Having survived, he spent the summer demonstrating how he could get along on three legs. If he got cold at night, he’d sleep with the pigs in some hay in a little lean-to they had. For some reason the big sow, Tiny, didn’t mind him there. In fact, she sort of adopted him. Wherever the big sow went, that dog was not far behind. He used to sit on the lean-to roof watching for anything amiss, so they came to call him ‘Lookout.’ If he saw anything, he’d let out with that classic Beagle sound—on a windless day you could hear that dog baying through the hills, all the way down in my front yard!
All that summer Lookout would come to greet me warmly whenever I was around, and I always brought some dog biscuits for him, and carrots or apples for his friend the old sow. She seemed such a big gentle hog, and smarter than you think, which is why she kept her eye on the whole farm along with Lookout. The two of them were quite a sight.
Fast forward to Christmas Eve, when I happened to find myself alone, for reasons not necessary to detail. So the Amish boys came down around noon and announced, “Ma an’ Pa would like you to come up this evening for dinner!”
Now, normally, the Amish keep to themselves, so this was a big deal. After I got myself cleaned up I lit out walking through the dusky woods toward their house. On the way there I saw an owl fly across the valley and for some reason the hair stood on the back of my neck for a second before I brushed it off. Nature is full of prophetic symbols, and if you are paying attention, they sometimes jump out at you. Owls are supposed to inspire caution, according to an old Native American man I know. The journey up to the Amish takes about 25 minutes when you can see where you’re going, and the last part of the trail is very steeply uphill. I never thought about what it might be like in the dark, after all, it was mostly my own woods, wasn’t it?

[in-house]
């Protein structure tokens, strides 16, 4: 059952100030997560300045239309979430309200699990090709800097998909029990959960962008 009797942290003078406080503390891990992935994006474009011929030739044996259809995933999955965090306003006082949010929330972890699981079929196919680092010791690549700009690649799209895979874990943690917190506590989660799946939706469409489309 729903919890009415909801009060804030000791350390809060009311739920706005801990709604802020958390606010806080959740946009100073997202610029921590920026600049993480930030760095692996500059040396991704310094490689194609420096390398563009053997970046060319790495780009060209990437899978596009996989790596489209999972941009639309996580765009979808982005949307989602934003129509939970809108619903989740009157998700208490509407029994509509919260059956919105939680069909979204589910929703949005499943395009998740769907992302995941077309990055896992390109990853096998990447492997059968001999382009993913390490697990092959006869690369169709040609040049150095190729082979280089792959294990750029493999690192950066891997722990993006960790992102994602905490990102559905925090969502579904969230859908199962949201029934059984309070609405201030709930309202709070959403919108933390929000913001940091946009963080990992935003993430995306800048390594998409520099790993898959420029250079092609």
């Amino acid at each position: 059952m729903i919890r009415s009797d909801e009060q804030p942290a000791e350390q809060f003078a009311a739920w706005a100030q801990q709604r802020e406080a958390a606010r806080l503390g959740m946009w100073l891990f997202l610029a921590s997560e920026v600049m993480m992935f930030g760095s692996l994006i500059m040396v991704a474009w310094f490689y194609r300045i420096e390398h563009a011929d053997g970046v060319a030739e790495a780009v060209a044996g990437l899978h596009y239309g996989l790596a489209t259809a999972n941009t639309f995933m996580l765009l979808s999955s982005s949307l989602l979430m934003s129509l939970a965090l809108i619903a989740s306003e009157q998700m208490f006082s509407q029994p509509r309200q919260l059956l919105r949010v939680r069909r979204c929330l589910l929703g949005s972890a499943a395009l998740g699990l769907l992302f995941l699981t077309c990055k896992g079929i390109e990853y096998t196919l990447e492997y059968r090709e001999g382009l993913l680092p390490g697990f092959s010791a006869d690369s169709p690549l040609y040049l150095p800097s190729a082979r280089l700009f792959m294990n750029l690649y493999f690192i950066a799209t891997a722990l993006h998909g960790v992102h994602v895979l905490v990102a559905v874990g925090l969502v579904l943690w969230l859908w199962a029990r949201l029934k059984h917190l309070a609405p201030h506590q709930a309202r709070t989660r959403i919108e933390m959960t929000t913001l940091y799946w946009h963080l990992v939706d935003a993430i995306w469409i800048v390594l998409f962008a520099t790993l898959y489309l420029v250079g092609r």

It was a long and pleasant evening, and even Mother Nature cooperated with the Christmas spirit and arranged a brisk snowfall. We sat in the living room and told stories while it snowed, and threw logs on the fire. Around 11:00, which was way past a typical Amish bedtime, father Jake announced, “We best be goin’ to bed, we still gotta milk in the mornin’.”
Oldest son Ben offered to give me a buggy ride home, but I turned him down because I knew how long it would take to harness up the buggy horse and pull the poor horse out of a warm stall in the middle of the night. I was imagining the snow would make for a beautiful walk home. When I stepped outside and felt the wind and realized the snow was really piling up and drifting, I almost went back in and reconsidered the offer. But it was just back home to my place; I’d done it a thousand times. So I clenched my teeth and started down the path between the barn and the hogpen. When I passed by the lean-to I heard one muffled woof from Lookout. “Just me!” I called out, “Go back to bed!” There was no answer, so I knew he understood.
A few more steps and I was out in the fields behind the farm buildings. Now I knew how bad the wind had become. It blew the snow so hard it stung my cheeks. I bend my head down, turned up my collar and trudged through the snow. It was already about five inches deep on the level ground, but drifts were much higher. When I stepped into one it went over my big army surplus boots, the snow packed into them and down to my ankles instantly. I regretted not wearing better gear for the journey. Several times I tried to skirt a drift, changing course to do so. Once I backtracked and plunged through because I knew it was the only way.
Lookout Part 2 Continued….
I began to regret the journey altogether.